Brave cancer survivor Sarah Dransfield has become a “film star”.
And she hopes the video supporting the work of the Laura Crane Youth Cancer Trust is just one way of helping others.
Sarah, 20, is determined that the disease which forced her to have a leg amputated will not stop her doing as much as she can to support charities.
She is already helping out one day a week with the Lindley-based charity and also works with the Teenage Cancer Trust and the Ellen McArthur Trust.
Now the video film has been released to mark the 20th anniversary of the Laura Crane trust, set up by the family of the former Greenhead College student.
It was filmed by Jane Moran, of design firm Frank & Alex.
Sarah, of Holmfirth was only 16 when she developed a pain in her right knee in January 2012.
After being prescribed painkillers by her GP, she began private physiotherapy sessions.
But after two months, her pain worsened, to the point where she could hardly stand.
“It was so painful,” recalls Sarah. “I remember having to ask people if I could sit down in bus shelters. It was agony.”
Eventually her physiotherapist sent her for a private MRI scan, which revealed she had bone cancer.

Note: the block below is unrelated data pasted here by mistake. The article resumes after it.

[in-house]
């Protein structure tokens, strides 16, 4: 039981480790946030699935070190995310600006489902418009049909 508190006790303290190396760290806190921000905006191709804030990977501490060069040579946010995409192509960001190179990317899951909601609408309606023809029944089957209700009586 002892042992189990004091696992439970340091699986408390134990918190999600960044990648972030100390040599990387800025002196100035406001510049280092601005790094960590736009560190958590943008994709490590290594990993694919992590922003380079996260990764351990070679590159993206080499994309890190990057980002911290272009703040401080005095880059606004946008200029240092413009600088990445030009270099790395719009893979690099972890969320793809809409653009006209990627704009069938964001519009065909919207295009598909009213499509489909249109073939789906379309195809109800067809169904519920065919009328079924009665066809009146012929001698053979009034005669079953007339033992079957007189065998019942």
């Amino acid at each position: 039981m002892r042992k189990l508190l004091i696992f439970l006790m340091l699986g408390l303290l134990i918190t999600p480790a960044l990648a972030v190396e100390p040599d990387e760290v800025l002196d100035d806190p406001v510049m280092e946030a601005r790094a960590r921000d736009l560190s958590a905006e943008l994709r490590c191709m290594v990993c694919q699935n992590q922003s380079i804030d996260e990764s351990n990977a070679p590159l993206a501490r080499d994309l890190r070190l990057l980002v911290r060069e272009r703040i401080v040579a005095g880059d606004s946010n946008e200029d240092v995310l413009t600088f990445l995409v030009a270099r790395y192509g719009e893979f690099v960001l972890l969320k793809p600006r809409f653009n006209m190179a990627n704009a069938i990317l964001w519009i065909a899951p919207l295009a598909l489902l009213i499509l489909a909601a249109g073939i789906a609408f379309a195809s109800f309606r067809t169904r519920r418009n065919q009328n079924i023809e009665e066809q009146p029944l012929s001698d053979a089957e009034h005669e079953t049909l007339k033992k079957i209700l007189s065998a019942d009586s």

She said: “It was an awful feeling, I thought, ‘No, not me’.The first question I asked was if I was going to die.
“They said no but there was a risk I could lose my leg and that they would try to save it. It was such a shock for everyone.”
Sarah started chemotherapy in April 2012 and lost her hair and just three months after was told amputation of her right leg was the only option.
Sarah also had traces of cancer in her lungs, which increased her initial chemotherapy course from six months to a year.
In May 2013, she underwent another operation to open her ribcage to remove all signs of cancer.
She battled her way back to fitness and returned to complete her studies at Huddersfield New College, gaining three BTech awards.
Now she divides her time between helping the charities and working alongside her mum Hazel at her business, Marstons Chicken.
“I’m not really certain what I want as a career but working with the charities is helping and I’m able to give something back.
“I was delighted to volunteer for the film, which we did in a couple of hours and it was great fun. A lot of my friends from the cancer unit at Leeds General Infirmary got involved and feature in the film, and I hope it gives hope to others.
“Losing my leg meant there are things I could not do but I’m just determined to get on with it and give something back”.